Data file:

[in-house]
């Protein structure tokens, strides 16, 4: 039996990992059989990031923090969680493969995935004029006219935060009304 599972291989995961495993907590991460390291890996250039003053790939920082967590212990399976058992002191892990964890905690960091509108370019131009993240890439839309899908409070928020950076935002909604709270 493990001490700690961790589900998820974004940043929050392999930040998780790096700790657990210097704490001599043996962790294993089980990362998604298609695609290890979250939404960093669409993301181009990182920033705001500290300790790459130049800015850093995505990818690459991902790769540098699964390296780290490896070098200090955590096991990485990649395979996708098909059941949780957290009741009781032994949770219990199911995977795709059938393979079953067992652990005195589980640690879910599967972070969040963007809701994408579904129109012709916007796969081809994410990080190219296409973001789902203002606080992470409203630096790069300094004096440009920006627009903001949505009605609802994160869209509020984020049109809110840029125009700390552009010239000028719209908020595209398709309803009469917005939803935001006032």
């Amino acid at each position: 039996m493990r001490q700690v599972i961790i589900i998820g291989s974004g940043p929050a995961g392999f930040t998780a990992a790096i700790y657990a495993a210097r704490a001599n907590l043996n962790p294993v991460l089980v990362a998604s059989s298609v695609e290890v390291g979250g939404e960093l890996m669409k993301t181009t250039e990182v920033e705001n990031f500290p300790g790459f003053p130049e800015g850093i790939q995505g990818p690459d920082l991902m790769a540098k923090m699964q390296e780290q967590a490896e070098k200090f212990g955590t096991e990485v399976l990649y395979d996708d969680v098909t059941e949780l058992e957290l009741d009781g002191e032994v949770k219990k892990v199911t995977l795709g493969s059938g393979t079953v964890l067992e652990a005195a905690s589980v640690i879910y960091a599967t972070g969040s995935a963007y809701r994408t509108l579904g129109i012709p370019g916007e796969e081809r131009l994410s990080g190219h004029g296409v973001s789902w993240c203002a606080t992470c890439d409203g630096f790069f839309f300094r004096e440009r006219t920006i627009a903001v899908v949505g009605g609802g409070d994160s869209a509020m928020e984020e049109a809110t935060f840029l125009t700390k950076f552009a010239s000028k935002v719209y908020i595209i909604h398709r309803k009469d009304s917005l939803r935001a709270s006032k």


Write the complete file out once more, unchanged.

[in-house]
């Protein structure tokens, strides 16, 4: 039996990992059989990031923090969680493969995935004029006219935060009304 599972291989995961495993907590991460390291890996250039003053790939920082967590212990399976058992002191892990964890905690960091509108370019131009993240890439839309899908409070928020950076935002909604709270 493990001490700690961790589900998820974004940043929050392999930040998780790096700790657990210097704490001599043996962790294993089980990362998604298609695609290890979250939404960093669409993301181009990182920033705001500290300790790459130049800015850093995505990818690459991902790769540098699964390296780290490896070098200090955590096991990485990649395979996708098909059941949780957290009741009781032994949770219990199911995977795709059938393979079953067992652990005195589980640690879910599967972070969040963007809701994408579904129109012709916007796969081809994410990080190219296409973001789902203002606080992470409203630096790069300094004096440009920006627009903001949505009605609802994160869209509020984020049109809110840029125009700390552009010239000028719209908020595209398709309803009469917005939803935001006032």
């Amino acid at each position: 039996m493990r001490q700690v599972i961790i589900i998820g291989s974004g940043p929050a995961g392999f930040t998780a990992a790096i700790y657990a495993a210097r704490a001599n907590l043996n962790p294993v991460l089980v990362a998604s059989s298609v695609e290890v390291g979250g939404e960093l890996m669409k993301t181009t250039e990182v920033e705001n990031f500290p300790g790459f003053p130049e800015g850093i790939q995505g990818p690459d920082l991902m790769a540098k923090m699964q390296e780290q967590a490896e070098k200090f212990g955590t096991e990485v399976l990649y395979d996708d969680v098909t059941e949780l058992e957290l009741d009781g002191e032994v949770k219990k892990v199911t995977l795709g493969s059938g393979t079953v964890l067992e652990a005195a905690s589980v640690i879910y960091a599967t972070g969040s995935a963007y809701r994408t509108l579904g129109i012709p370019g916007e796969e081809r131009l994410s990080g190219h004029g296409v973001s789902w993240c203002a606080t992470c890439d409203g630096f790069f839309f300094r004096e440009r006219t920006i627009a903001v899908v949505g009605g609802g409070d994160s869209a509020m928020e984020e049109a809110t935060f840029l125009t700390k950076f552009a010239s000028k935002v719209y908020i595209i909604h398709r309803k009469d009304s917005l939803r935001a709270s006032k």